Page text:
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.: 2002 --> july
CSMonitor Robinhood in reverse
...in the 1980s a new breed of international bureaucrat emerged: the market fundamentalist. Under Reagan and Thatcher, the new creed of the IMF and World Bank became the sanctity of markets. That is, markets always work perfectly.
On these beliefs, they formed the 'Washington Consensus,' a three-pronged approach stating that austerity, privatization, and market liberalization were the path to development, or at least to stability. And from the holy grail of low inflation, all else would magically follow. Unfortunately, reality has not borne this out.
NYTimes Are You Better Off Now? [NY Times: rebeccas_pocket, password: pocket]
Stiglitz shared a Nobel Prize last year for his work analyzing the imperfections of markets. His main complaint against Rubin and Summers...is that they had too much faith that markets could transform poor countries overnight.
He labels these three men market fundamentalists, who fought to maintain financial stability with the same urgency that an earlier generation struggled to contain Communism. Worse, he suggests, they shilled for Wall Street, conflating the interests of the big banks with the financial health of the world.
[ 07/01/02 ]
Like an anthropologist or a method actor, Lee 'identifies a particular group in society and infiltrates it over a period of weeks or months. She will drastically alter her hair, her weight, her clothes,' the intro continues.
'More subtly, she will take on the mannerisms, the gestures, the way of carrying oneself characteristic of the group she has chosen. After entering into her new identity, she will hand her point-and-shoot camera to someone and ask to have a snapshot taken of her in the chosen milieu.'
:: Does this seem wrong to you? I was rifling through my Amazon Gold Box, and when I got to item #5 (remember, you only get 5 items a day) it said : 'We're sorry, our offers are so good, sometimes it's hard to keep up! We just ran out of your gold box item.'
Later they offered me a rice cooker as a replacement #5. (Every day they offer me a rice cooker. Also a men's wet/dry razor.) What fabulous offer did I miss?
I have to admit it was sort of a struggle to pass up item #3, the Sonic Molechaser. No one likes the product, by the way. Take this guy: 'Does NOT work for my gopher. My gopher loves the sound. It seems its activity has increased ever since I placed this product. Find new holes in the very close vicinity of this product every morning. I am considering to use traps.'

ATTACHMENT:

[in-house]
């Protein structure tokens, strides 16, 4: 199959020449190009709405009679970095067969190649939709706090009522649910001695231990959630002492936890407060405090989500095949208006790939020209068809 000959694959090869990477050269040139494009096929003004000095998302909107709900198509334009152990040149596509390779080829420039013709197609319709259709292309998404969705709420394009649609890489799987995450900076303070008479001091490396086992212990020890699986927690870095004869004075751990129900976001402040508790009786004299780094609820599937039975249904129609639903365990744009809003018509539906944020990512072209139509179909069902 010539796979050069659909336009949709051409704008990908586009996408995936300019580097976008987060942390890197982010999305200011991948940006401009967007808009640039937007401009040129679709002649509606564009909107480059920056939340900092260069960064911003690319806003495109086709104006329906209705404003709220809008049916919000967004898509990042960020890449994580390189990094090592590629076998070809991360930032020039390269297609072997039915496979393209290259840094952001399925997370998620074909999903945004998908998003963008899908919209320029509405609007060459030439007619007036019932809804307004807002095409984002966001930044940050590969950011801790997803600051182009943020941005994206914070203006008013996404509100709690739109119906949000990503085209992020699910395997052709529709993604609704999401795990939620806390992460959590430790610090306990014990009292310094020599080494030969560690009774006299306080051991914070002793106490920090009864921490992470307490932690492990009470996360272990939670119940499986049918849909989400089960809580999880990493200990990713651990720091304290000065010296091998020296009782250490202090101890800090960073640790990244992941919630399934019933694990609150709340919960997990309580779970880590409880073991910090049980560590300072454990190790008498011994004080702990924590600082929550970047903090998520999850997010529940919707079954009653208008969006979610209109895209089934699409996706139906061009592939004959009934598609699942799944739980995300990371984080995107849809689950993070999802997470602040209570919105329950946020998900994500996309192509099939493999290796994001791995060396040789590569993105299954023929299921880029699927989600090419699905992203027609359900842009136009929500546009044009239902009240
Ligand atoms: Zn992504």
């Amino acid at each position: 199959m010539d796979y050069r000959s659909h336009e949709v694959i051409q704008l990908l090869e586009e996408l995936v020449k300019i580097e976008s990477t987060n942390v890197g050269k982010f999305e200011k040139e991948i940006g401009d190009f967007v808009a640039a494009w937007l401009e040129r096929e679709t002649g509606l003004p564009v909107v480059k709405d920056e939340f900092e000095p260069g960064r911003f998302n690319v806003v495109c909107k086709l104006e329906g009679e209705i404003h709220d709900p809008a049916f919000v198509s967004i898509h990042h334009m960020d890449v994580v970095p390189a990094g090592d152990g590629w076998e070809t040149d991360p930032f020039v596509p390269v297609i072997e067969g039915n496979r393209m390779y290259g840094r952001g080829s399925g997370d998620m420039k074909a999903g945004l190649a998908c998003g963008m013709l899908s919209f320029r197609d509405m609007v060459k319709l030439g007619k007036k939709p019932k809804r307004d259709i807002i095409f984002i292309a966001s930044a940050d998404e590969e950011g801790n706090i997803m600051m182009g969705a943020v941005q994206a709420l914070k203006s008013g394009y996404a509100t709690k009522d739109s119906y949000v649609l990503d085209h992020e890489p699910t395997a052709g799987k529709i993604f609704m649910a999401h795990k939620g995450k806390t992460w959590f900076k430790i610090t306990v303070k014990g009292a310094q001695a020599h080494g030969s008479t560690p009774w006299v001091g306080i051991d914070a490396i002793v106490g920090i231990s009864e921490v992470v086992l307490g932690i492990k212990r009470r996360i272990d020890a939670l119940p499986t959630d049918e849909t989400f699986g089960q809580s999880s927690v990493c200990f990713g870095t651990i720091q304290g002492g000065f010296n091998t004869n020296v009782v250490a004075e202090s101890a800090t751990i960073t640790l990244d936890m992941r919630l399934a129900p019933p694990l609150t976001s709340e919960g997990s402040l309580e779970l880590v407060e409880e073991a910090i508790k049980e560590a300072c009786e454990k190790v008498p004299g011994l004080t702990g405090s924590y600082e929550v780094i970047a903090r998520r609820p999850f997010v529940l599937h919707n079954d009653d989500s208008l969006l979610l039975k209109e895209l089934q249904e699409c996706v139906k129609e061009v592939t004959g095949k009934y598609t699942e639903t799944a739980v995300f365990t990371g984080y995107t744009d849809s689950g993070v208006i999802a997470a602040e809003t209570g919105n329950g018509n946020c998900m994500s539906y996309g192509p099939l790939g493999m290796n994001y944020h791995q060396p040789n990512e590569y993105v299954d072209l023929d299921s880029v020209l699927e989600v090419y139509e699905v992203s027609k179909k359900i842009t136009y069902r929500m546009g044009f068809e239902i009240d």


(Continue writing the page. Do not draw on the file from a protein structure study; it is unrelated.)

I love his sense of ownership for his garden pests.
There was a huge hoo-haw a few years ago when it came out that they were planning on connecting that anonymous information to your personal identity--and eventually they promised that they would not do that.
Even though DoubleClick phased out its ad profiling service at the end of 2001, it seems to me that they may have sold that information to L90 with their other advertising assets.
I was trying to imagine who could possibly match Tim Curry in that role. I'm coming up short. Johnny Depp could (if he can sing) but I can't imagine him doing a TV special at this point in his career. But the entire thing centers on the charisma of that one character.
Then it occurred to me that if Fox wanted to really mess some heads up, they would cast a black man as Frank-n-Furter. A black man seducing a white Brad and Janet...I don't think that's going to happen. (Interesting that black/white relations retain their taboo quality while homosexuality itself has become palatable television fare.)
Culturally, black men read, I think, as inherently dangerous. And because of that--because it fits the mold--my proposed scenario is almost a possibility. I do think there's something that would mess up white America more: a white Frank-n-Furter seducing a black Brad and Janet.
(Funny that Susan Sarandon is the only one of that bunch who really went anywhere....)
Update: if someone just skims the book does it count as a review? 12:24pm pacific: 671!
First a Department of Homeland Security and now a Corporate Fraud Task Force (or the Committee for Corporate Feasance, as I like to call it).... And I thought that throwing more government at problems was the hallmark of a Democrat administration. Just saying.
The Center for Public Integrity reports that according to SEC reports, Bush violated security laws four times and the SEC chose to look the other way. Say it ain't so! (thanks, lizard!)